Children with EBSD and staff working together to create an environment supportive of dealing with anger

Cunnett, Glinys (2007). Children with EBSD and staff working together to create an environment supportive of dealing with anger. EdD thesis The Open University.



It is possible that some children’s Emotional, Behavioural and Social Difficulties (EBSD) were caused by their experiences in school. It is also possible that these children lacked the necessary verbal skills to communicate their feelings or viewpoints. Consequently, this could lead to them using aggression as an alternate means of communication. Therefore, these children may be facing two major difficulties in schools, i.e. an inappropriate school environment and a lack of skills to express their views. Thus, this research addresses these two areas of concern.

This work followed an action research model. Firstly, it was identified that our system to encourage children to avoid using aggression was not effective. This led to cycles of research designed to better support children during high arousal times. First, the views of the children were sought after they had a serious incident, (i.e. was physically aggressive) through a semi-structured interview. Staff who also witnessed or took part in the serious incident also gave their views, using an observation sheet and semi-structured questionnaire. In this way, data was collected on serious incidents, including viewpoints on what staff and children believed could be done in the fixture to avoid a similar incident occurring again.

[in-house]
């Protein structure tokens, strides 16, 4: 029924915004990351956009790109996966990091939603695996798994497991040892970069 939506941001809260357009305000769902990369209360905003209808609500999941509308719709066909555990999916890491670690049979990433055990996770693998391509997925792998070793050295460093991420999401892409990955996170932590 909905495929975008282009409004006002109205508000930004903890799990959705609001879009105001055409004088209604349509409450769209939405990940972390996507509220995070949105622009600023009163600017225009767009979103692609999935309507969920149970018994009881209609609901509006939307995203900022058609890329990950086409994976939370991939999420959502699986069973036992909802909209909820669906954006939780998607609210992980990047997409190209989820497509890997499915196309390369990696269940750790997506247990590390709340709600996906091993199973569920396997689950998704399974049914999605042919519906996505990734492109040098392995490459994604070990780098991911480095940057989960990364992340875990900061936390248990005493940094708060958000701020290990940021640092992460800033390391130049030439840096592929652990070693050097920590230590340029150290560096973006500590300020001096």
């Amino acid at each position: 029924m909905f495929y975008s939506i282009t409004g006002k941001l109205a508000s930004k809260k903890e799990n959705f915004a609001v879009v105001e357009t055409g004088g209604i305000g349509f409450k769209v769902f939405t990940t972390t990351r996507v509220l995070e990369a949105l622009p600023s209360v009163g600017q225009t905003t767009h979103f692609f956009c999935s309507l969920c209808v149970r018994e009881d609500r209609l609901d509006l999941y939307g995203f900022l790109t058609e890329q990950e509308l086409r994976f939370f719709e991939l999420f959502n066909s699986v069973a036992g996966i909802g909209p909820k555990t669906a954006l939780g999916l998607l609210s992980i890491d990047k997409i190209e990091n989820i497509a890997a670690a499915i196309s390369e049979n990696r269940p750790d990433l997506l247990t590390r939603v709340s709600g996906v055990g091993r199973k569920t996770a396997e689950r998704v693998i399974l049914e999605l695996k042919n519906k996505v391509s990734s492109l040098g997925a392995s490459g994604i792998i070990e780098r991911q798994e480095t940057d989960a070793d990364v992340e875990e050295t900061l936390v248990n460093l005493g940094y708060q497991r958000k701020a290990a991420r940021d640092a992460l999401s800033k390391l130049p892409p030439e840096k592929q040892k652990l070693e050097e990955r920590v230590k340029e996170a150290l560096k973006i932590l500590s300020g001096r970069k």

After reflecting on the examination of the serious incidents it appeared that the children were possibly using aggression as a means of communication, since they probably lacked the necessary verbal skills to do so. This suggested that teaching children the necessary skills of communication would lead to them using less aggression. This research incorporated the teaching of such skills. Another benefit of teaching these lessons meant that staff would better understand why a child acted as they did. This knowledge would help the teacher to offer an environment more conducive to supporting children during high arousal times.

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